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# Enforce Angle Limits On a Quaternion

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### #1NumberXaero  Prime Members   -  Reputation: 936

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Posted 19 August 2013 - 08:56 PM

I have an object being rotated by forces...

(vec3) torque = <some force>

(vec3) angMomentum += torque * dt;

(vec3) angVelocity = invInertiaTensor * angMomentum;

(quat) qrotation.Normalize();

(quat) qspin = quat(0.0, angVelocity) * 0.5 * qrotation;

qrotation += spin * dt;   // current orientation

... I need to enforce angle limits about the x, y and z axis. So a torque force causing a rotation about the z axis for example wouldnt be able to rotate the object more then -45 or +45 degrees. What would be the best way to do this?

### #2nonoptimalrobot  Members   -  Reputation: 408

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Posted 19 August 2013 - 10:09 PM

Usually hard limits on angular displacements are specified as constraints which are handed off to your dynamics engine which will (hopefully) use some computational magic to come up with a set of impulses that when applied to your rigid bodies will satisfy all the specified constraints simultaneously.  That's the general approach anyway.  It's a complex solution that's difficult to implement but it is very robust.

Perhaps you don't need that level of sophistication though.  An easy solution is to detect when the constraint is violated and simply compute a corrective impulse in isolation such that the angular velocity is instantaneously changed and the constraint is not violated further.  The angular displacement is likely to drift and violate the constraint even with the corrective impulse; you'll need to project it back into the valid space as well.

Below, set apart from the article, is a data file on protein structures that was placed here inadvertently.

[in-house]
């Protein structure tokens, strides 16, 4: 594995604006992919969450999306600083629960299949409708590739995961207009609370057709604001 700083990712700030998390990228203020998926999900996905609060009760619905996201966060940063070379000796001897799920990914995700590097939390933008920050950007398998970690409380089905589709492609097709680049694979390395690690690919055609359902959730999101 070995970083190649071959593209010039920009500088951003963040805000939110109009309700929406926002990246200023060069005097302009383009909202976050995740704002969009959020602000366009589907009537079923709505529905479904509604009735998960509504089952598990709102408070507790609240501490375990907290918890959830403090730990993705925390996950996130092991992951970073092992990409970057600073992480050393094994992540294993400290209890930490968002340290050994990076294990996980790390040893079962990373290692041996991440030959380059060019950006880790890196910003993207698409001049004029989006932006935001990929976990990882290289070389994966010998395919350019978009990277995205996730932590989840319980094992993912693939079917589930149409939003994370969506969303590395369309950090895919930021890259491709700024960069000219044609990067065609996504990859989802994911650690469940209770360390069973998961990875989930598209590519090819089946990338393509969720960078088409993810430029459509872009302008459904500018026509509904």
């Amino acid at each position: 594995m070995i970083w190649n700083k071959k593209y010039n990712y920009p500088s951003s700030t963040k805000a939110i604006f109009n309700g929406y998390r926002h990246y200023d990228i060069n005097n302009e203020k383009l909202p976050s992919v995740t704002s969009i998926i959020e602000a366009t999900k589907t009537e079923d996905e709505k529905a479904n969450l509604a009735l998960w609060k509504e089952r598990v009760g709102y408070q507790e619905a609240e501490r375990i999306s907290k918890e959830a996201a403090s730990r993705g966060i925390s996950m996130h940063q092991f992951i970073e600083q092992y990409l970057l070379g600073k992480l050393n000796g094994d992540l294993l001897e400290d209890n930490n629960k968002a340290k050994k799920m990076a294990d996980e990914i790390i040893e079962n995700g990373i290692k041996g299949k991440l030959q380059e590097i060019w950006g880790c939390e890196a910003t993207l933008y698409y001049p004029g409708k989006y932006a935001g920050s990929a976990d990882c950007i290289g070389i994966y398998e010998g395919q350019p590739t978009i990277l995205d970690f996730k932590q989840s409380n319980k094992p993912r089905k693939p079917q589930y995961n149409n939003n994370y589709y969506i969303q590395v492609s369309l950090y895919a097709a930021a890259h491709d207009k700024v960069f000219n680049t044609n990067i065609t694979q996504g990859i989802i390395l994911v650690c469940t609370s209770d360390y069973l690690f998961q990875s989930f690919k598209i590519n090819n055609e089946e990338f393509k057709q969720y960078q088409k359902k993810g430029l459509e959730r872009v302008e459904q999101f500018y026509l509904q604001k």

If rotation about x and y is prohibited and rotation about z is limited to +45 to -45 then a really simple way of enforcing this would be...

1) Convert the orientation quaterion to an axis and angle pair (v, theta)

2) Set v.x and v.y to zero and clamp theta to [-45, 45]

3) Convert the adjusted (v, theta) back into a quaternion and use this for the final orientation.

4) Set the x and y component of your angular velocity to zero.  If theta was previously found to be outside of the [-45, 45] limit in step 2 then set the z component of the angular velocity to zero as well.

This is super naïve, especially steps 1, 2 and 3 but it should work.

### #3Dirk Gregorius  Members   -  Reputation: 552

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Posted 20 August 2013 - 10:07 PM

First note that you integration is not correct:

You are multiplying the angular momentum from the *end* of the timestep with the inertia tensor from the *beginning* of the timestep. The inertia is a function of the orientation. In formulas:

omega( t + dt ) = InvInertia( t + dt ) * L( t + dt )

You have:

omega( t + dt ) = InvInertia( t ) * L( t + dt )

The is the essentially the same as dropping the gyroscopic term when integrating angular velocities.

To enforce your limits you need to decompose your quaternion into orthonormal factors (google for swing-twist decomposition) and then enforce the limit on your axis.

Given your quaternion q = ( x, y, z, w ). You decompose into q = q_xy * q_z where q_z = ( 0, 0, z, w ) / sqrt( z^2 + w^2 ) and q_xy = q * conjugate( q_z ). Then you apply the limit and multiply by q_xy.

HTH,

-Dirk

Edited by Dirk Gregorius, 24 August 2013 - 09:10 PM.

### #4Dirk Gregorius  Members   -  Reputation: 552

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Posted 20 August 2013 - 10:11 PM

I also recommend normalizing at the end when using the quaternion derivative:

(quat) qrotation.Normalize();

(quat) qspin = quat(0.0, angVelocity) * 0.5 * qrotation;

qrotation += spin * dt;   // current orientation

Should be:

(quat) qspin = quat(0.0, angVelocity) * 0.5 * qrotation;

qrotation += spin * dt;   // current orientation

(quat) qrotation.Normalize();

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